Political SMS Ban for Ruling Party in Togo

Posted by admin on Oct 13, 2007

The government of Togo has banned the use of SMS by the Rally of the Togolese People (RPT), the Togolese ruling political party, reports Highway Africa News Agency. The High Authority for Audiovisual Communications (HAAC), a press regulation body, has prohibited the messages because voters viewed the SMS as intimidation, calling them "unfair propaganda" and an "illicit practice."

According to the News Agency, voters had complained about unsolicited SMS messages received from the RPT in view of the upcoming legislative election on this Sunday, October 14. Supposedly, part of the message read, "To maintain the current dynamics of reconciliation and economic growth and social stability, vote RPT." The HAAC "has asked the country's political parties to follow the law or face the wrath of the law."

The Togolese voters may indeed be intimidated by the SMS, as the RPT has links to violent militias and a history of voter suppression. In an interview with MobileActive, Grant Godfrey, of the National Democratic Institute, said that the HAAC's ban of the SMS messaging showed an independence from the RPT-controlled government that boded well for peaceful, democratic elections. "The fact that they're actually doing anything that is antagonistic to the RPT is definitely leveling the playing field," he said. "It's actually kind of a gutsy decision for that government body."

While SMS is an increasingly popular tool by parties and candidates to get their message out. In Kenya's upcoming election, for example, new media are used extentively by all candidates to persuade voters. SMS is widely used. Yet, in a fragile democracy like Togo with a history of election violence, receiving an unsolicited SMS by the ruling party can also mean to a voter: We have your number and we are watching you.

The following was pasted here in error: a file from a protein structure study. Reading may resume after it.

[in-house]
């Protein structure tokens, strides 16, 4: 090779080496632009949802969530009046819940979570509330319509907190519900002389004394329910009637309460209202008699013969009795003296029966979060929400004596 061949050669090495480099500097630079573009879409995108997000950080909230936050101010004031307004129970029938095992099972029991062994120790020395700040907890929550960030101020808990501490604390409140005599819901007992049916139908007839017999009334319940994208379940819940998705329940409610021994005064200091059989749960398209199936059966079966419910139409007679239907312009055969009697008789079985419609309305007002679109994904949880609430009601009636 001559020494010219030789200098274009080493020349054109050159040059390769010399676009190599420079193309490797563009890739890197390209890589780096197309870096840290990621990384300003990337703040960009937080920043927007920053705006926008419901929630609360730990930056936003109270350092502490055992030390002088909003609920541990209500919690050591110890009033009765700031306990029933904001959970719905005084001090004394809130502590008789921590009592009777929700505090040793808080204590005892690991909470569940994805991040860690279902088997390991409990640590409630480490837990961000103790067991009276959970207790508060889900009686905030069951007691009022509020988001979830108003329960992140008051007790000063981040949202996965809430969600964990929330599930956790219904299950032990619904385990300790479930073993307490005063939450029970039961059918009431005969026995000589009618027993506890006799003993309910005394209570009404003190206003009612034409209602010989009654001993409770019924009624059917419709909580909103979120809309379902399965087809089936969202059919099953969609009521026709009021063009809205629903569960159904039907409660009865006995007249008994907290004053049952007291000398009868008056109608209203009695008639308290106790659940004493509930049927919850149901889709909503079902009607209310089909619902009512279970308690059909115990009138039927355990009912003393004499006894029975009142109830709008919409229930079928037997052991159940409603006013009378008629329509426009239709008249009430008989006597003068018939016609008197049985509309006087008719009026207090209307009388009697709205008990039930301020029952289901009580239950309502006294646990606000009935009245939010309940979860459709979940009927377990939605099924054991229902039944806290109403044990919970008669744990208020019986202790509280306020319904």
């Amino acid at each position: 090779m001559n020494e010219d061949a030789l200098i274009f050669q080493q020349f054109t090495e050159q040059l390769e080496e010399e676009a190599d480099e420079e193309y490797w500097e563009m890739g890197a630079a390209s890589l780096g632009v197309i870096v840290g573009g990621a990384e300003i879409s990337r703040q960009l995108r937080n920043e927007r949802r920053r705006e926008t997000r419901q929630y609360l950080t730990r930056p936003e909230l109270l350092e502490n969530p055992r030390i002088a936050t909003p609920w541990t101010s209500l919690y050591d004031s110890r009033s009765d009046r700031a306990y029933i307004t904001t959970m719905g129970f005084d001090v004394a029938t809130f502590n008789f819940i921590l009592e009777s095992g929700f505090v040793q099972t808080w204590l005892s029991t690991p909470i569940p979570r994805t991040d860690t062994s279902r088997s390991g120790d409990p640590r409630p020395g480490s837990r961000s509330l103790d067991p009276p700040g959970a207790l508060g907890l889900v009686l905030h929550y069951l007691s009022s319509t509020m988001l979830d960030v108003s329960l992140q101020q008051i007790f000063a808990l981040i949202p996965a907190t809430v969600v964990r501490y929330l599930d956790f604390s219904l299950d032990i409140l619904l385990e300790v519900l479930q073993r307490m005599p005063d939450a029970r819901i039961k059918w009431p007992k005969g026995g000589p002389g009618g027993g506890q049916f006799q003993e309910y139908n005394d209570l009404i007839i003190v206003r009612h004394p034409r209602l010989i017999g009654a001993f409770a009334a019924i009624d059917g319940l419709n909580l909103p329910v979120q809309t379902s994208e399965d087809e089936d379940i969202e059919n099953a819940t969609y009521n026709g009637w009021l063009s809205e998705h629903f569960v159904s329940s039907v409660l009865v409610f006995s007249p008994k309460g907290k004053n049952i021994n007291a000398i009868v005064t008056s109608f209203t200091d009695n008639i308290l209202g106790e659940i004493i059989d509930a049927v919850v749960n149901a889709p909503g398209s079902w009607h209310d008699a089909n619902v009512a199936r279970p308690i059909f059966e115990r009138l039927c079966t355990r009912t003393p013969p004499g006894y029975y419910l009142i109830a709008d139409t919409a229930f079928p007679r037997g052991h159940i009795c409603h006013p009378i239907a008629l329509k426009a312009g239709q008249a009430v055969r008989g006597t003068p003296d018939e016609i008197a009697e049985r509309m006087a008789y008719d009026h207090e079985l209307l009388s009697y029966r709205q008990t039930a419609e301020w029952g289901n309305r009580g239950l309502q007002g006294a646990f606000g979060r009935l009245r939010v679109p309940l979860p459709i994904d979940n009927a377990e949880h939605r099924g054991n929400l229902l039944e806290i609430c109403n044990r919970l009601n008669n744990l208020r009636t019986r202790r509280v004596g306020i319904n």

Togo is a small sub-Saharan nation in West Africa. In 2005, the most recent election, violent protests led to government crackdowns, resulting in hundreds of deaths by security forces. Tens of thousands more people fled the country. Today, the country is trying hard to establish itself as a peaceful democracy. As the Mail & Guardian wrote, "Togo holds parliamentary elections on Sunday that, if free and fair, could convince international donors that the small West African state has fully embraced democratic rule." According to an analyst at Global Insight, "It was the undemocratic nature of Togo's politics that led to the cessation of relations with the donor community in 1993, but now ... a real opportunity to put Togo back on the right footing on the international stage has been created." The election will be closely monitored by international observers, with about 3,500 election monitors put in place for the election.

Although in the 2005 elections the Togolese government shut down television, radio, and mobile networks, Godfrey predicts that the current elections will run more smoothly and with more transparency as Togo wants to regain international aid. "I would be surprised if they did something like shut down the SMS networks on election day -- it would just be shooting themselves in the foot," Godfrey from NDI said.

Photo credit to Yodod.

map of togo, mobileactive, yadod

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